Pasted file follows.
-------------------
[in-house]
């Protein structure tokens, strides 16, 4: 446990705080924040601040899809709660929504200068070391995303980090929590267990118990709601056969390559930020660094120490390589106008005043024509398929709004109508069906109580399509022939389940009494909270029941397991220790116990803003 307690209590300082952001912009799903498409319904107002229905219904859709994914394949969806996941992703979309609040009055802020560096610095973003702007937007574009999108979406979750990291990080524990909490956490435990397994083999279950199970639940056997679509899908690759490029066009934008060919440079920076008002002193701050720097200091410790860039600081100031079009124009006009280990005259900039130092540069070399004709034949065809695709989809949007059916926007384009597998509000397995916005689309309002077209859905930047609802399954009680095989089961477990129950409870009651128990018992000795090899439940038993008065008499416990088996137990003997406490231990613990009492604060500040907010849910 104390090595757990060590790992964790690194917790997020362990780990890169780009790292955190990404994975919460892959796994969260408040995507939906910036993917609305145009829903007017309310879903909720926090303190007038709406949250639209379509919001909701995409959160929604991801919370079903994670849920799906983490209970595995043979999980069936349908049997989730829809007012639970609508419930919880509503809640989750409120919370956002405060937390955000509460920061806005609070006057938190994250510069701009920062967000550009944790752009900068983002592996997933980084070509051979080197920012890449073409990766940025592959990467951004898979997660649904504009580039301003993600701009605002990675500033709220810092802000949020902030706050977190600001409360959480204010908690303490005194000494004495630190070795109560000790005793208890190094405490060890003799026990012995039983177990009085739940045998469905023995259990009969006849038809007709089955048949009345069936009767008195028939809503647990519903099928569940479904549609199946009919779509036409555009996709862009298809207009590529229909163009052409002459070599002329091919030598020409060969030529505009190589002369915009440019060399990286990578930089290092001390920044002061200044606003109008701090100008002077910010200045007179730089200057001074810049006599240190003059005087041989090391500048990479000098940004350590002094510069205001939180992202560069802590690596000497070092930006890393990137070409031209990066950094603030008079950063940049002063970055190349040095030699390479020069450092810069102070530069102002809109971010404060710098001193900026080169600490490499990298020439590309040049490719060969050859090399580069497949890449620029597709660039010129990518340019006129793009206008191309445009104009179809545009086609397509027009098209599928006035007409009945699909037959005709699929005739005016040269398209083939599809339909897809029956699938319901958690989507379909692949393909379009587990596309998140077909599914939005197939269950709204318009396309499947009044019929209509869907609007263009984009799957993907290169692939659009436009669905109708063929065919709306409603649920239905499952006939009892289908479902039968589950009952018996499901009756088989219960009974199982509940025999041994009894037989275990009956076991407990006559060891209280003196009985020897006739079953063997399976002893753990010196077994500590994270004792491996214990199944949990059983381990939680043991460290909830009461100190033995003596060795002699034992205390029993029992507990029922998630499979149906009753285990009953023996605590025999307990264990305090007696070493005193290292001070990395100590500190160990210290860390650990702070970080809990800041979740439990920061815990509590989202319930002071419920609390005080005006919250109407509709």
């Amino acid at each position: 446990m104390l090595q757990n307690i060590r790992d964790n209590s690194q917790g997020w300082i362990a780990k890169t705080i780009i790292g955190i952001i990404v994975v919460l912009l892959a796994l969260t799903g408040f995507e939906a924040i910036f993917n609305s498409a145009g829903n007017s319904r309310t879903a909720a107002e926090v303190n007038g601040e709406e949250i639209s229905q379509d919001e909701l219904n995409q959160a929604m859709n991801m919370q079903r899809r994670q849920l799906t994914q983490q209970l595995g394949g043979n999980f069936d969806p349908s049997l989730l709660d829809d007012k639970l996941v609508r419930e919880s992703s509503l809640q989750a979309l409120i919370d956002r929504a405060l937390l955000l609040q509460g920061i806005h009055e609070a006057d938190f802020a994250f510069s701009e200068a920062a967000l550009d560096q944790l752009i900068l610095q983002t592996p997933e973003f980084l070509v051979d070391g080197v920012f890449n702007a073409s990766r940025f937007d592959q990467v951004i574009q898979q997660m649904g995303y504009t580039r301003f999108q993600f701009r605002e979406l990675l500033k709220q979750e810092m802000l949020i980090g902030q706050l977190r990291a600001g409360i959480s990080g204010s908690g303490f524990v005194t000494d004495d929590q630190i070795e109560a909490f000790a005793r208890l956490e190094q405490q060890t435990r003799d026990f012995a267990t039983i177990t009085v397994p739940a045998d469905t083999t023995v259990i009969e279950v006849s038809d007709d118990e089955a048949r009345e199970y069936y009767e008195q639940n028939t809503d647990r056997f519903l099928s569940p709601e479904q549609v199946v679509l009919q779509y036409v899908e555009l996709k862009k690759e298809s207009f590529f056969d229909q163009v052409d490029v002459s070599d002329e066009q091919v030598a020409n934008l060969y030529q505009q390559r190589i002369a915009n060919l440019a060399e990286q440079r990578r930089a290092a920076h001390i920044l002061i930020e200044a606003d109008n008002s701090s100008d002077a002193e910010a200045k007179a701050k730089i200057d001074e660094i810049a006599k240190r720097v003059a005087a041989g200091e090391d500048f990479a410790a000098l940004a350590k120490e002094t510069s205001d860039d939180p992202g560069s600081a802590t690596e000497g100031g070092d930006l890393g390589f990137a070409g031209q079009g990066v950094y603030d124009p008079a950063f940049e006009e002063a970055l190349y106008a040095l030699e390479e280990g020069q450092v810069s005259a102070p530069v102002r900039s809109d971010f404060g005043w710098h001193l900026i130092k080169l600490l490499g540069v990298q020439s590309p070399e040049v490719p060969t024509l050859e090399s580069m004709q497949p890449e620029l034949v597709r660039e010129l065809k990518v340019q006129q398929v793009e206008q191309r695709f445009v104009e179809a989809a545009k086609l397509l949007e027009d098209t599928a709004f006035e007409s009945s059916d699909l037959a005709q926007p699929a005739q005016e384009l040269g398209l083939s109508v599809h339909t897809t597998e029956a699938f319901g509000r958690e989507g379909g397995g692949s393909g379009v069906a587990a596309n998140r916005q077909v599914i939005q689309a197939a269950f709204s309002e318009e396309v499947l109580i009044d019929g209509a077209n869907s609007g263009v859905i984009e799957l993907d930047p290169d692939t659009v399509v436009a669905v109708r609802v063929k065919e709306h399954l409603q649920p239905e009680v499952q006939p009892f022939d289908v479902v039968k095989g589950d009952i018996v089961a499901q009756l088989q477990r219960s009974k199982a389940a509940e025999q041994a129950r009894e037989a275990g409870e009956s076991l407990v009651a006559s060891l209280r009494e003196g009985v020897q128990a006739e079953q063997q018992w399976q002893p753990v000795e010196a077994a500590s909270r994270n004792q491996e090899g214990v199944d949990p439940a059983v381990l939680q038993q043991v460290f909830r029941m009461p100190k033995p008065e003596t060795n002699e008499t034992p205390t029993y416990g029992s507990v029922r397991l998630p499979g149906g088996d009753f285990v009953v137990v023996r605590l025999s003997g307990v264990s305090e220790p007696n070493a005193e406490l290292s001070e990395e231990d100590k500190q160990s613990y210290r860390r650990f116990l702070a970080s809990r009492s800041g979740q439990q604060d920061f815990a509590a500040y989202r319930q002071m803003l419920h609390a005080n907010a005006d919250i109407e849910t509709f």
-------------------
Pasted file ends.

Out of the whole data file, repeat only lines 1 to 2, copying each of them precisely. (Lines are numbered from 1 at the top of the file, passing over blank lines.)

[in-house]
């Protein structure tokens, strides 16, 4: 446990705080924040601040899809709660929504200068070391995303980090929590267990118990709601056969390559930020660094120490390589106008005043024509398929709004109508069906109580399509022939389940009494909270029941397991220790116990803003 307690209590300082952001912009799903498409319904107002229905219904859709994914394949969806996941992703979309609040009055802020560096610095973003702007937007574009999108979406979750990291990080524990909490956490435990397994083999279950199970639940056997679509899908690759490029066009934008060919440079920076008002002193701050720097200091410790860039600081100031079009124009006009280990005259900039130092540069070399004709034949065809695709989809949007059916926007384009597998509000397995916005689309309002077209859905930047609802399954009680095989089961477990129950409870009651128990018992000795090899439940038993008065008499416990088996137990003997406490231990613990009492604060500040907010849910 104390090595757990060590790992964790690194917790997020362990780990890169780009790292955190990404994975919460892959796994969260408040995507939906910036993917609305145009829903007017309310879903909720926090303190007038709406949250639209379509919001909701995409959160929604991801919370079903994670849920799906983490209970595995043979999980069936349908049997989730829809007012639970609508419930919880509503809640989750409120919370956002405060937390955000509460920061806005609070006057938190994250510069701009920062967000550009944790752009900068983002592996997933980084070509051979080197920012890449073409990766940025592959990467951004898979997660649904504009580039301003993600701009605002990675500033709220810092802000949020902030706050977190600001409360959480204010908690303490005194000494004495630190070795109560000790005793208890190094405490060890003799026990012995039983177990009085739940045998469905023995259990009969006849038809007709089955048949009345069936009767008195028939809503647990519903099928569940479904549609199946009919779509036409555009996709862009298809207009590529229909163009052409002459070599002329091919030598020409060969030529505009190589002369915009440019060399990286990578930089290092001390920044002061200044606003109008701090100008002077910010200045007179730089200057001074810049006599240190003059005087041989090391500048990479000098940004350590002094510069205001939180992202560069802590690596000497070092930006890393990137070409031209990066950094603030008079950063940049002063970055190349040095030699390479020069450092810069102070530069102002809109971010404060710098001193900026080169600490490499990298020439590309040049490719060969050859090399580069497949890449620029597709660039010129990518340019006129793009206008191309445009104009179809545009086609397509027009098209599928006035007409009945699909037959005709699929005739005016040269398209083939599809339909897809029956699938319901958690989507379909692949393909379009587990596309998140077909599914939005197939269950709204318009396309499947009044019929209509869907609007263009984009799957993907290169692939659009436009669905109708063929065919709306409603649920239905499952006939009892289908479902039968589950009952018996499901009756088989219960009974199982509940025999041994009894037989275990009956076991407990006559060891209280003196009985020897006739079953063997399976002893753990010196077994500590994270004792491996214990199944949990059983381990939680043991460290909830009461100190033995003596060795002699034992205390029993029992507990029922998630499979149906009753285990009953023996605590025999307990264990305090007696070493005193290292001070990395100590500190160990210290860390650990702070970080809990800041979740439990920061815990509590989202319930002071419920609390005080005006919250109407509709």